It’s a question I’m hearing more often these days, as the need and business case for care coordination becomes clearer. And it’s not altogether surprising that many hospitals and healthcare organizations want to use their multi-million-dollars EMR systems for as many tasks as they can. But, as I highlighted in a recent post, care coordination isn’t necessarily the purpose or point of EMRs.
In most cases, EHRs are not flexible or configurable enough. Consider the AMA’s EHR usability framework, which lays out eight ideas for improving EHRs, including their need to “promote care coordination.” For instance, the AMA recognizes that:
“Transitioning patient care can be a challenge without full EHR interoperability and robust tracking. EHR systems need to automatically track referrals, consultations, orders and labs so physicians easily can follow the patient’s progression throughout their care.”
Currently, EHRs don’t do any of these things well, if at all.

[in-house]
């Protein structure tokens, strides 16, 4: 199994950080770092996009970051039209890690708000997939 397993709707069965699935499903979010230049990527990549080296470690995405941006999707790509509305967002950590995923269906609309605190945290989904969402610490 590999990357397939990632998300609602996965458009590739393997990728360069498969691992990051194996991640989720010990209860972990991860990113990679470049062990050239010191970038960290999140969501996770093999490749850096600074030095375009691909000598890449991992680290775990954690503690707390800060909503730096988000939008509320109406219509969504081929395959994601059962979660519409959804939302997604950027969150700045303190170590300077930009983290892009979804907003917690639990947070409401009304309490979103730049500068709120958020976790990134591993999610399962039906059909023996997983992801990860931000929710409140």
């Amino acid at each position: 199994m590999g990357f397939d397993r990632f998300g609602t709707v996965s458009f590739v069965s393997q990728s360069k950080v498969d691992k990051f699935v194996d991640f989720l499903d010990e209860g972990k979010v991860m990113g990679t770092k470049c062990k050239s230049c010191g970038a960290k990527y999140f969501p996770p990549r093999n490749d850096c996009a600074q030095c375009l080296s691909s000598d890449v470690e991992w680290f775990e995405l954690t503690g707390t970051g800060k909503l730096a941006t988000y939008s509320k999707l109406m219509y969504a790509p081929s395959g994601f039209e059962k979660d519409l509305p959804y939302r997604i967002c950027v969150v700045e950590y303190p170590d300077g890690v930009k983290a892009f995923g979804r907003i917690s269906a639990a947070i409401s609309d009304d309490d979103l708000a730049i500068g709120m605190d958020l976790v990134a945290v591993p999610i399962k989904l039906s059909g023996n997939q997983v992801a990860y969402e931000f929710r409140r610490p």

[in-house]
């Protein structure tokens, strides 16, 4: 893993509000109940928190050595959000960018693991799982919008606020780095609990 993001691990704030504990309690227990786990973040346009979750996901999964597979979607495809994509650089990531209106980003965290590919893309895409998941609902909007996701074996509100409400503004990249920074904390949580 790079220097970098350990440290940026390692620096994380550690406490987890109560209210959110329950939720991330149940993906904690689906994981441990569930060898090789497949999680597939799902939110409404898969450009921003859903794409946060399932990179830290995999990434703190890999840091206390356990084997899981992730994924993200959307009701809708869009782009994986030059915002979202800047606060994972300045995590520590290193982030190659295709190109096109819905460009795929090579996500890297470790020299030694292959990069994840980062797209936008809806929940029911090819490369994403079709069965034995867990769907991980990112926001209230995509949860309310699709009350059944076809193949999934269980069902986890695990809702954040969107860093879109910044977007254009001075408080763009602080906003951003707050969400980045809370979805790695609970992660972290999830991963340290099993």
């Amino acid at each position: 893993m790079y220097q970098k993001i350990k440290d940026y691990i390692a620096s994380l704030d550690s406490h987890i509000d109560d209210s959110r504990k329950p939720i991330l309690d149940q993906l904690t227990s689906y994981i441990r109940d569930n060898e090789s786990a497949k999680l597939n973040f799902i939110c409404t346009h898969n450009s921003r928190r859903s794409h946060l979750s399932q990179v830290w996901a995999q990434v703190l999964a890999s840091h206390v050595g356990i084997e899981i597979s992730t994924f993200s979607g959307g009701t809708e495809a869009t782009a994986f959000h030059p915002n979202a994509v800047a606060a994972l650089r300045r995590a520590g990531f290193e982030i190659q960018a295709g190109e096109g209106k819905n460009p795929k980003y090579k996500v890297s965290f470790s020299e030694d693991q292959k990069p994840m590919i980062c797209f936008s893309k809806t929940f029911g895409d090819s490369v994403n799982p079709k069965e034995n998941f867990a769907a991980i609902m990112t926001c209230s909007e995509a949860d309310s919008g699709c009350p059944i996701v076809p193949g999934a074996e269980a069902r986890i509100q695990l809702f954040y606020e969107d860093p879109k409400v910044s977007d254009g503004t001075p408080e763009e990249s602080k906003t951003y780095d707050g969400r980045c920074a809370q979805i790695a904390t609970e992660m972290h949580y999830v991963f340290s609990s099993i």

Another issue is that EHRs aren’t configurable enough to support unique and specific workflows and protocols established by hospitals.
Few EHR systems are built to accommodate physicians’ practice patterns and work flows, which vary depending on size, specialty and setting. Making EHR systems more modular would allow physicians to configure their health IT environment to best suit their work flows and patient populations.
We couldn’t agree more enthusiastically with the AMA’s recommendations. The underlying assessment that current EHRs simply don’t have these capabilities today also confirms our experience. Again, it’s not what these systems were designed to do. They were designed to function as the single, centralized repositories of capturing data for each patient interaction and for clinical decision support. But today’s healthcare reality is increasingly fragmented, with multi-specialty, multi-facility care delivery. And not every person or entity is involved in delivering care can (or should) use EHRs.
As such, EHRs look more like outdated “big iron” systems of a bygone computing era. With underlying technology and structures that were first designed in the 1980s, they are engineered more like mainframes than the lighter-weight apps that now dominate computing. So, returning to the main question, in our view, EHRs have a role to play in care coordination, but other specialized tools (interoperable with EHRs) are necessary to do it properly.